Neuroblastoma is one of the most common tumors of early childhood. It has been variably described as the most common malignancy of the neonatal period, the most common solid extracranial tumor in children, the third most common malignancy of childhood overall, and the second most common abdominal tumor of childhood after Wilms.1-3 It accounts for about 10% of all childhood cancers.1,2
Neuroblastoma and its cousins, ganglioneuroblastoma (somewhat less aggressive) and ganglioneuroma (benign), arise from neural crest tissue. Thus, neuroblastoma may arise anywhere that sympathetic nerve tissue is found, which means anywhere between the upper cervical region and the lower sacral region.
The typical age range for newly diagnosed neuroblastoma is 0 to 5 years, although it may be seen as late as the teenage years and has also been identified in utero via fetal MRI and prenatal ultrasonography. The median age of a child with newly diagnosed neuroblastoma is slightly under 24 months.1,2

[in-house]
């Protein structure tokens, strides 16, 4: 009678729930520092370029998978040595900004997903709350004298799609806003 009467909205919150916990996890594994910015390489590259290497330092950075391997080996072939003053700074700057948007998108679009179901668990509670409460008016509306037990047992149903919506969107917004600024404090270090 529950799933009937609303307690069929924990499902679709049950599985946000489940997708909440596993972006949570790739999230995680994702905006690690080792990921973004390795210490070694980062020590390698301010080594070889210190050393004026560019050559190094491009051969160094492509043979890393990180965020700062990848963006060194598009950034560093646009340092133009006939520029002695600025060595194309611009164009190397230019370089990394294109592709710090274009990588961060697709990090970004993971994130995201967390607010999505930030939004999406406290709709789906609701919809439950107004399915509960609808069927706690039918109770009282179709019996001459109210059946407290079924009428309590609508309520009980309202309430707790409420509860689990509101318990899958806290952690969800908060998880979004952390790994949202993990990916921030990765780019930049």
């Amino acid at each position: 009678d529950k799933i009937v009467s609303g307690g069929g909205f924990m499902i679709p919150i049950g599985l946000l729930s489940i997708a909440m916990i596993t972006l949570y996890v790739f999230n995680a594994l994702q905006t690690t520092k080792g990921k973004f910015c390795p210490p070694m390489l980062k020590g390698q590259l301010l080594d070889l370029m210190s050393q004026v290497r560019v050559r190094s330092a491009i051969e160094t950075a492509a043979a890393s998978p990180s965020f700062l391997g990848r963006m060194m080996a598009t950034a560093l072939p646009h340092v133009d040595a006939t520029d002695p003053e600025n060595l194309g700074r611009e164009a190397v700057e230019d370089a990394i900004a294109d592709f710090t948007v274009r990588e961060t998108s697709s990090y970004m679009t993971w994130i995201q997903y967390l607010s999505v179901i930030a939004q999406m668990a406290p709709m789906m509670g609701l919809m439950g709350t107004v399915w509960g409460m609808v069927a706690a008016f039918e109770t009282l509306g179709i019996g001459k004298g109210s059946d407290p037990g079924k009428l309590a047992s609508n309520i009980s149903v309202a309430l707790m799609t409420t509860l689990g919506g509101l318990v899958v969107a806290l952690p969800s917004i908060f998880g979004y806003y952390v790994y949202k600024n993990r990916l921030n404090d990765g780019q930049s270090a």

Symptoms of neuroblastoma. A nonspecific or misleading initial clinical presentation is not uncommon; patients may present with any of the following symptoms, depending on the location and size of the tumor: back pain, bone pain, bowel or bladder incontinence or retention, weight loss, abdominal distention, extremity weakness, proptosis, hoarseness, hypertension, renal atrophy, edema, irritability, scoliosis, stridor, superior vena cava syndrome, dyspnea, dysphagia, limping, or hepatomegaly.1,2 Patients may also have a variety of symptoms related to paraneoplastic effects (such as opsoclonus myoclonus) or resulting from secretion of excess hormones (such as vasoactive intestinal peptide [VIP] and catecholamines). It is known that excess VIP can cause diarrhea and hypokalemia, both of which were present in this patient.2